The National Institute of Justice (NIJ) has been setting voluntary body armor standards since 1972. The NIJ standard is the only nationally accepted standard for the body armor worn by law enforcement and corrections officers. NIJ also administers a program to test commercially available armor for compliance with the standards to determine whether the vests meet NIJ’s minimum performance standards.

The NIJ ballistic resistance standard classifies body armor by levels of ballistic performance. For any performance level, NIJ’s test protocol requires that the bullet does not perforate the vest and that the vest protects against blunt trauma. The level classification of bulletproof vests is determined by the level of protection they provide.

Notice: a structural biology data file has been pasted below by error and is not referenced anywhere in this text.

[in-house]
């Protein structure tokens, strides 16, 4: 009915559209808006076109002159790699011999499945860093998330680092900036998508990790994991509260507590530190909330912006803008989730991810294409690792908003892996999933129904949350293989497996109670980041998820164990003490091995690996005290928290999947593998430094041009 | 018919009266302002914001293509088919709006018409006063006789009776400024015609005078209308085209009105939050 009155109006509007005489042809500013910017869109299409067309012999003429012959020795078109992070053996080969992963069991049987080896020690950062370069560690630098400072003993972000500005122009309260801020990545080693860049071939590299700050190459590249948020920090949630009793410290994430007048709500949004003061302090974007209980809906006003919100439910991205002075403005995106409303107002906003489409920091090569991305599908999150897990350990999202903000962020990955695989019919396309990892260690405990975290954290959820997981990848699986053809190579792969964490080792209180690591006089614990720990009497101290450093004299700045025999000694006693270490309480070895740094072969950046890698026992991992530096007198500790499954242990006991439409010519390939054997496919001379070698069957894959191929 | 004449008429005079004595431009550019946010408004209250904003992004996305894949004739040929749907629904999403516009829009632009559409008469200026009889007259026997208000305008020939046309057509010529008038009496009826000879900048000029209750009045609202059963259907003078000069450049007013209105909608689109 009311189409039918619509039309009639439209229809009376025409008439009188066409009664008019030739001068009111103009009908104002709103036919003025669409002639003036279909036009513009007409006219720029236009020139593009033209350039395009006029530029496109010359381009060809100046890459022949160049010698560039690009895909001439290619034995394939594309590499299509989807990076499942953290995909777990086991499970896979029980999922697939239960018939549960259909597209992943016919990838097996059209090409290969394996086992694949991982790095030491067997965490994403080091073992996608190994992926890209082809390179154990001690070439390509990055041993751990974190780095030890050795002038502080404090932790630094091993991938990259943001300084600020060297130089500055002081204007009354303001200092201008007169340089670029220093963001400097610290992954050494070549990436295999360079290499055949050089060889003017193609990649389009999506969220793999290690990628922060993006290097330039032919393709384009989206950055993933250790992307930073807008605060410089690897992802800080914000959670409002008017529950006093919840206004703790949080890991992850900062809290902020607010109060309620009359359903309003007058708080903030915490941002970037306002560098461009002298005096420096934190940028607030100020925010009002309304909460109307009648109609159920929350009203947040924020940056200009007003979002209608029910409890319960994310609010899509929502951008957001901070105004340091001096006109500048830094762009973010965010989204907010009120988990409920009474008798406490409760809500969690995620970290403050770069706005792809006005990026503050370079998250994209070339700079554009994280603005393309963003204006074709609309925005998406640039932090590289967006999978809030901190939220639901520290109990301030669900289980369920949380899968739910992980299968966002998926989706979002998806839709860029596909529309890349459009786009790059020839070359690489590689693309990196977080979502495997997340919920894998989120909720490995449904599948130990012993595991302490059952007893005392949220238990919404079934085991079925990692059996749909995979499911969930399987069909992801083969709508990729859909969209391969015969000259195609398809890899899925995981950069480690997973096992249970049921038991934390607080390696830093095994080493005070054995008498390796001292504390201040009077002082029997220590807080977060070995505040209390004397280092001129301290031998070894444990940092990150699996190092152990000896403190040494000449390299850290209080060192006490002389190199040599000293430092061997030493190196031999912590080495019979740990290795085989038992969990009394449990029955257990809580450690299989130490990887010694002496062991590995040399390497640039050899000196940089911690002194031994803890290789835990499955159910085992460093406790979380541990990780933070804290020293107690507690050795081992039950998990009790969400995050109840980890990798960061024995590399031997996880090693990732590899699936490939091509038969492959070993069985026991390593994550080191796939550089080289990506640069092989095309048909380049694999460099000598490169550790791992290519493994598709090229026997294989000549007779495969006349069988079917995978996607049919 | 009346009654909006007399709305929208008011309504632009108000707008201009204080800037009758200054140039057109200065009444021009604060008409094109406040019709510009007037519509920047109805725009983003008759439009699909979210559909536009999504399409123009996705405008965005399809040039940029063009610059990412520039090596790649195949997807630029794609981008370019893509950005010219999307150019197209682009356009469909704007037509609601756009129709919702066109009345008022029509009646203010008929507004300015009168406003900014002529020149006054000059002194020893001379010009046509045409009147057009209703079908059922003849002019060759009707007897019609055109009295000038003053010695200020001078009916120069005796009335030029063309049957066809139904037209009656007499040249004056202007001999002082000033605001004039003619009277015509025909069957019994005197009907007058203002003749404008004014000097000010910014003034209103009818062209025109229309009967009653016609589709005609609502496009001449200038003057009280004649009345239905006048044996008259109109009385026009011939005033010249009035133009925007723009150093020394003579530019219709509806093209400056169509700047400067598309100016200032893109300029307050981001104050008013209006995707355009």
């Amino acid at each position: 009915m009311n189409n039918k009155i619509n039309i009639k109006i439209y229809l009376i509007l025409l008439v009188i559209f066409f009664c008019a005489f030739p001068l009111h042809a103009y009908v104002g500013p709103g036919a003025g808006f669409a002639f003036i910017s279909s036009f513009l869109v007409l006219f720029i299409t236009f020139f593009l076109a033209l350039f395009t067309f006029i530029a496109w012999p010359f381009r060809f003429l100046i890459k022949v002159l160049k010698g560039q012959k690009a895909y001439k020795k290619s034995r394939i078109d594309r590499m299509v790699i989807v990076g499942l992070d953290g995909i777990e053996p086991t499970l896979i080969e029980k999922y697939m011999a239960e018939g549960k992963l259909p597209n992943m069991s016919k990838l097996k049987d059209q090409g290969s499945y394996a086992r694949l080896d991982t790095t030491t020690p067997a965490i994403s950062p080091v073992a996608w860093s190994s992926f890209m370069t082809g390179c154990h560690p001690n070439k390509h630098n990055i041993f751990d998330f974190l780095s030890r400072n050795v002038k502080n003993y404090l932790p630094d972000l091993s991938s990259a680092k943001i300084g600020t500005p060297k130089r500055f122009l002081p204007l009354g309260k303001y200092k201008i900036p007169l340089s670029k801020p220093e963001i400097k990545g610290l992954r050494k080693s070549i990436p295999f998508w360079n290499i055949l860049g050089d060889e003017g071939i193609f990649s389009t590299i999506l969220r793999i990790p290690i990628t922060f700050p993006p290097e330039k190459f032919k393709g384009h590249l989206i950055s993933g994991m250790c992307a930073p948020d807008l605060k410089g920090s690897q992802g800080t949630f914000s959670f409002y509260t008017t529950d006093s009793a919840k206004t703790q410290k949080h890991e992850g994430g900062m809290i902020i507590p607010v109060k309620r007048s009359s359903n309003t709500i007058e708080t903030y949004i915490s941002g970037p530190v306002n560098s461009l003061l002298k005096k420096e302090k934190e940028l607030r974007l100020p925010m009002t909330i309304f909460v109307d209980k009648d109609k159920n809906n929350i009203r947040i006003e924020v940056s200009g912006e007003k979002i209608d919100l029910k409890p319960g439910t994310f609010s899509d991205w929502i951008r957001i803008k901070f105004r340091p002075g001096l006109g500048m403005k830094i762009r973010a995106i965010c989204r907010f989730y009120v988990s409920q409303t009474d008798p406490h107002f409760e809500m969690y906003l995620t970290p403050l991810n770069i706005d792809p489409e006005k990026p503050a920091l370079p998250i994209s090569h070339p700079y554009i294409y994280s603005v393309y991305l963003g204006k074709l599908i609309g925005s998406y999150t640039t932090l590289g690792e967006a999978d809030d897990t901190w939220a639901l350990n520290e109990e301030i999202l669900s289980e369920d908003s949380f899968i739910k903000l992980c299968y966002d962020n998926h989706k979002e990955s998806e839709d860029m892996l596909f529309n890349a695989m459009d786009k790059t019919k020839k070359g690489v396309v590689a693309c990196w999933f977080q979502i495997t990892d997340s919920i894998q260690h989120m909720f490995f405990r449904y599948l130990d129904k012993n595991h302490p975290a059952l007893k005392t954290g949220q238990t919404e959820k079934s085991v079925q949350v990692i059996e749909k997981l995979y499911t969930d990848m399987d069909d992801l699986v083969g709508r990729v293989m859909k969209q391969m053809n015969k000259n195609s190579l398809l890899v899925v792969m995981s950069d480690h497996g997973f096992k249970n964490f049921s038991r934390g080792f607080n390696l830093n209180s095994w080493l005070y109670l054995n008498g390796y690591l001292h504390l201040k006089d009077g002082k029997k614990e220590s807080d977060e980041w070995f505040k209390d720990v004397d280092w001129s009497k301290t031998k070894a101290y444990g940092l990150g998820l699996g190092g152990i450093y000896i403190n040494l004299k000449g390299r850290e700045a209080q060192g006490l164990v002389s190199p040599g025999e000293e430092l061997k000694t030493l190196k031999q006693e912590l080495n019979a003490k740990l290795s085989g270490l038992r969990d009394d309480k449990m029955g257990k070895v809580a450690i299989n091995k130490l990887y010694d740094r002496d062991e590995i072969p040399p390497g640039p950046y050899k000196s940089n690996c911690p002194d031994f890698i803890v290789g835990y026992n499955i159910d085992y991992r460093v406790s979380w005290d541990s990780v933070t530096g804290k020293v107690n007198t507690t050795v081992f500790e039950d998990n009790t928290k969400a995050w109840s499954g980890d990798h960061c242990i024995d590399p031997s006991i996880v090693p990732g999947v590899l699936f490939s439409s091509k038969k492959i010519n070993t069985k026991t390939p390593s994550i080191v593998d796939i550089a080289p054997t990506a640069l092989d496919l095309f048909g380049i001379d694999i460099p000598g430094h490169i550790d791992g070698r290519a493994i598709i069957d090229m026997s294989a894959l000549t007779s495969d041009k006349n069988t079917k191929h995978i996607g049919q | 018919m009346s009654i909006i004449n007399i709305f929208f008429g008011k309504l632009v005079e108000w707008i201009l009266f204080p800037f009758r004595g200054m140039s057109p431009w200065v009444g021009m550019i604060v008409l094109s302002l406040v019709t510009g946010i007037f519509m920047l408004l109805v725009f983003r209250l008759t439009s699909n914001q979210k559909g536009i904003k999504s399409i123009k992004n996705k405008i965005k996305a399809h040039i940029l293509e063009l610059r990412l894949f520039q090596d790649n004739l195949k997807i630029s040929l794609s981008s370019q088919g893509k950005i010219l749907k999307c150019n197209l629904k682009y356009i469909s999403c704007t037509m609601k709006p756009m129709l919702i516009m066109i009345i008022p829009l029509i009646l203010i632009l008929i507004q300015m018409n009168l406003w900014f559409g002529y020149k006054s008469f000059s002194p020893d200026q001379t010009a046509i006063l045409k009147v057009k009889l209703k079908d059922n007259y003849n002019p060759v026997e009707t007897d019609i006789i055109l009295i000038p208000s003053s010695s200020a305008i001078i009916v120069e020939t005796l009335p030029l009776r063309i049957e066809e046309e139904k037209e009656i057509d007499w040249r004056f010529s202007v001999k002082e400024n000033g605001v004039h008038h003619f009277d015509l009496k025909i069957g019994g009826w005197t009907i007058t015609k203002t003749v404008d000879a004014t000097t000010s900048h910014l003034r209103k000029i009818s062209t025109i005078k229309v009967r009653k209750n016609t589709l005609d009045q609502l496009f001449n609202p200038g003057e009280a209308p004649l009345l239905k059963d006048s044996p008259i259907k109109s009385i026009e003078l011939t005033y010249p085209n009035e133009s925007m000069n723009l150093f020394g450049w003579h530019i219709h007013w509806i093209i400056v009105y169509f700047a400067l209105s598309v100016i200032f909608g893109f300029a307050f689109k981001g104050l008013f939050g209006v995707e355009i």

1. Level I

The vest can protect you from .22 long rifle lead round nose bullets.

2. Levels II and II-A

The vest can protect you from 9mm and.357 Magnum full metal jacket round nose bullets and.22 long rifle lead round nose bullets.

3. Levels III and III-A

The vest can protect you from 7.62mm full metal jacket bullets, 9mm and.357 Magnum full metal jacket round nose bullets and.22 long rifle lead round nose bullets.

4. Level IV

The vest can protect you from.30 caliber armor-piercing bullets, 7.62mm full metal jacket bullets, 9mm and.357 Magnum full metal jacket round nose bullets and.22 long rifle lead round nose bullets.

Understanding the Difference in Vests